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Future Imperative

What if technology were being developed that could enhance your mind or body to extraordinary or even superhuman levels -- and some of these tools were already here? Wouldn't you be curious?

Actually, some are here. But human enhancement is an incredibly broad and compartmentalized field. We’re often unaware of what’s right next door. This site reviews resources and ideas from across the field and makes it easy for readers to find exactly the information they're most interested in.

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The future is coming fast, and it's no longer possible to ignore how rapidly the world is changing. As the old order changes -- or more frequently crumbles altogether -- I offer a perspective on how we can transform ourselves in turn... for the better. Nothing on this site is intended as legal, financial or medical advice. Indeed, much of what I discuss amounts to possibilities rather than certainties, in an ever-changing present and an ever-uncertain future.

Monday, March 14, 2005

Review: Two Different Government Views of the Future - AI, AL, Bio, Cyber, Gov, Mind, Nano, Noo, Plan, Psych, Self, SF, SkiP, Soc, Rev, Tech

According to John Smart, "The original version of this article was written for a transformative technology scenario project set in 2032, for the U.S. Army Logistics Transformation Agency."

Smart has an interesting, information-technology-dominated take on the future. Essentially, the only real human enhancement that matters in his future is based on non-invasive computer systems -- advanced expert programs, computer modelling, emerging (limited) AI, etc.

His does a good job of fleshing out the capabilities of non-cybernetic infotech in the world he forecasts, but everything else that might lead to human enhancement -- even the relatively pedestrian, non-controversial ideas, like powered armor for soldiers, seems to get brushed aside.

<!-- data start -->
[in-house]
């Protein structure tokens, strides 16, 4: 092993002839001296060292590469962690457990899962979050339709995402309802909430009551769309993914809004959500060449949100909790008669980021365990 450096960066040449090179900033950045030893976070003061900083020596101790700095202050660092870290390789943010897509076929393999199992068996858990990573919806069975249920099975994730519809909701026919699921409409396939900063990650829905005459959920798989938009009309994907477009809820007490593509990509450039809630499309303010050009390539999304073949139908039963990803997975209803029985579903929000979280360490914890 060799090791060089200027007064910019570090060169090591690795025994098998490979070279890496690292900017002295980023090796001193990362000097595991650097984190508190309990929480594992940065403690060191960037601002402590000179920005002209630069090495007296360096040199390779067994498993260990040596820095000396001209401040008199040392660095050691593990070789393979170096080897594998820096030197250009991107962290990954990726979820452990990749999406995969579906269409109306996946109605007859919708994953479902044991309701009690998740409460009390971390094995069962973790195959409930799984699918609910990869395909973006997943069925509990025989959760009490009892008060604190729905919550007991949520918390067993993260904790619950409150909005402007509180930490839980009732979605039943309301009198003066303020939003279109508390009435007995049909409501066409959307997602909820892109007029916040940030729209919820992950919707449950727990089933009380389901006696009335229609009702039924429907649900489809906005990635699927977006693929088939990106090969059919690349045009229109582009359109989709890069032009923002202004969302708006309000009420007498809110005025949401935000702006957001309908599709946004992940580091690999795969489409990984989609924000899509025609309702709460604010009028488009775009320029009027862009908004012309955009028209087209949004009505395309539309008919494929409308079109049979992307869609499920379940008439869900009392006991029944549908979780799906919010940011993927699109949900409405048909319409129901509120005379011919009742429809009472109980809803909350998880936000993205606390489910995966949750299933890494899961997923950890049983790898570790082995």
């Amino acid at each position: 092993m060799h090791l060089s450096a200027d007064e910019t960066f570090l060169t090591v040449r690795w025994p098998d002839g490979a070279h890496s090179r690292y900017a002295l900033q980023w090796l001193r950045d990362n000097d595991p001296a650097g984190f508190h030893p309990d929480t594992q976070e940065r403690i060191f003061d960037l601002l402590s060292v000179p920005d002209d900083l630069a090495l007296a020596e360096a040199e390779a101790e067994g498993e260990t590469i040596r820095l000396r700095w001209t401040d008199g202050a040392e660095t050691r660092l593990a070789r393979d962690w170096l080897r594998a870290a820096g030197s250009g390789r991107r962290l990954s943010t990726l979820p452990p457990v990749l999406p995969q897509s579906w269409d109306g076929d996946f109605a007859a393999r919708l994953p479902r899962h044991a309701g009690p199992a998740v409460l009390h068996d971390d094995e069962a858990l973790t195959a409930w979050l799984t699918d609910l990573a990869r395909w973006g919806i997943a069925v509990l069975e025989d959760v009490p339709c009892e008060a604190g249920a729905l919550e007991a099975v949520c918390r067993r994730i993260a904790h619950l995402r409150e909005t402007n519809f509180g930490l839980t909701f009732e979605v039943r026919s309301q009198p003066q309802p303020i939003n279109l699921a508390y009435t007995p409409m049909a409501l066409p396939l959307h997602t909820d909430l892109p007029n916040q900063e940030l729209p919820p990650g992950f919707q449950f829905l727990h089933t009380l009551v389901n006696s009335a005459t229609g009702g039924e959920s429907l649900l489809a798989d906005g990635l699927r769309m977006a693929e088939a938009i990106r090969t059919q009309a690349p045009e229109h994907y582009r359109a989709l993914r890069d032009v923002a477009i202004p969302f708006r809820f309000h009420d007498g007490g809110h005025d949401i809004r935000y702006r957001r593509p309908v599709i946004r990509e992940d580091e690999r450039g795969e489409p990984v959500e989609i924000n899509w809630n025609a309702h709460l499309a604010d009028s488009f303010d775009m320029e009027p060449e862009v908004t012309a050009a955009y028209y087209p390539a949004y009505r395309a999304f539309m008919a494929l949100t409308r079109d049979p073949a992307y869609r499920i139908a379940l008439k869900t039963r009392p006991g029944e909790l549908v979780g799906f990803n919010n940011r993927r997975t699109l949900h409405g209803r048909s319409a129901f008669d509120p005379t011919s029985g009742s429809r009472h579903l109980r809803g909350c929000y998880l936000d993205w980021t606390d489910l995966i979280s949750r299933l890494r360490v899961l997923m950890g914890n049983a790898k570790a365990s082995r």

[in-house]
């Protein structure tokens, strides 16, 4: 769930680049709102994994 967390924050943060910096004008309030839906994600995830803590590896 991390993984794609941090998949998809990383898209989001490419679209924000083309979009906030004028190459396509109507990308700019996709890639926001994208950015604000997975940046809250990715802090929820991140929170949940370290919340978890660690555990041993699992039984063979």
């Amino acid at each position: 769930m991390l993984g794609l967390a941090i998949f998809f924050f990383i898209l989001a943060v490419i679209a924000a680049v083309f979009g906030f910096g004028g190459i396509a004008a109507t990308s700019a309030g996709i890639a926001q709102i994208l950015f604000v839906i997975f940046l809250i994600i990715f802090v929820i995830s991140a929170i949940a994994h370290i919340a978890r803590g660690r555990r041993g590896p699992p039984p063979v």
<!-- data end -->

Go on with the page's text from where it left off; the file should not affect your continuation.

"All those old twentieth-century bioenhancement ideas about genetic engineering of humans, super-drugs for mental performance, extreme life extension, and brain-machine interfaces (except for people with disabilities), turned out to be like the 1900s' ideas about flying houses and atomic-powered vacuum cleaners: possible in theory, perhaps achievable some day, in theory, but always outcompeted in practice by far more powerful, efficient and less controversial digital alternatives every step of the way."

Here's the curious thing. Another recent government report on potential scientific breatkthroughs says pretty much the opposite about four "converging technologies," nanotech, biotech, infotech and cognotech. (Cognotech is technology designed to enhance the mind.) The "Converging Technologies for Improving Human Performance" document states:

"This report sets goals for societal and educational transformation. Building on the suggestions developed in the five topical groups, and the ideas in the more than 50 individual contributions, the workshop recommended a national R&D priority area on converging technologies focused on enhancing human performance." That's quite a conclusion.